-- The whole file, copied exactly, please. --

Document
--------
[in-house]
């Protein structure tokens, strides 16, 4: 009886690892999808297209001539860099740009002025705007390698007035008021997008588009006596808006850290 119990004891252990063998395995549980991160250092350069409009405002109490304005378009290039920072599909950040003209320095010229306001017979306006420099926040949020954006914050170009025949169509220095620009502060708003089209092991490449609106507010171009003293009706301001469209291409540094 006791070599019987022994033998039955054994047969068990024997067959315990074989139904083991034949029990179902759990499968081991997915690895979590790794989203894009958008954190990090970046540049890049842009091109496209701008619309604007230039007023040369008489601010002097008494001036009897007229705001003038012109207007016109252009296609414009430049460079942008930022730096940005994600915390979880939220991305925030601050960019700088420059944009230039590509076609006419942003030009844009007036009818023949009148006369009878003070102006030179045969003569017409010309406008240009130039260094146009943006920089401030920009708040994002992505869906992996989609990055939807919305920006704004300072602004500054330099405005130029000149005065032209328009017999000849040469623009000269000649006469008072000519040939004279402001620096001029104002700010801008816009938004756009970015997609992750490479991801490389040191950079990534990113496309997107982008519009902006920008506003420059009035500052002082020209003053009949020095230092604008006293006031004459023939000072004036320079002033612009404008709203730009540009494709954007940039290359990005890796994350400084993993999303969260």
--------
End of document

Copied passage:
[in-house]
């Protein structure tokens, strides 16, 4: 009886690892999808297209001539860099740009002025705007390698007035008021997008588009006596808006850290 119990004891252990063998395995549980991160250092350069409009405002109490304005378009290039920072599909950040003209320095010229306001017979306006420099926040949020954006914050170009025949169509220095620009502060708003089209092991490449609106507010171009003293009706301001469209291409540094 006791070599019987022994033998039955054994047969068990024997067959315990074989139904083991034949029990179902759990499968081991997915690895979590790794989203894009958008954190990090970046540049890049842009091109496209701008619309604007230039007023040369008489601010002097008494001036009897007229705001003038012109207007016109252009296609414009430049460079942008930022730096940005994600915390979880939220991305925030601050960019700088420059944009230039590509076609006419942003030009844009007036009818023949009148006369009878003070102006030179045969003569017409010309406008240009130039260094146009943006920089401030920009708040994002992505869906992996989609990055939807919305920006704004300072602004500054330099405005130029000149005065032209328009017999000849040469623009000269000649006469008072000519040939004279402001620096001029104002700010801008816009938004756009970015997609992750490479991801490389040191950079990534990113496309997107982008519009902006920008506003420059009035500052002082020209003053009949020095230092604008006293006031004459023939000072004036320079002033612009404008709203730009540009494709954007940039290359990005890796994350400084993993999303969260």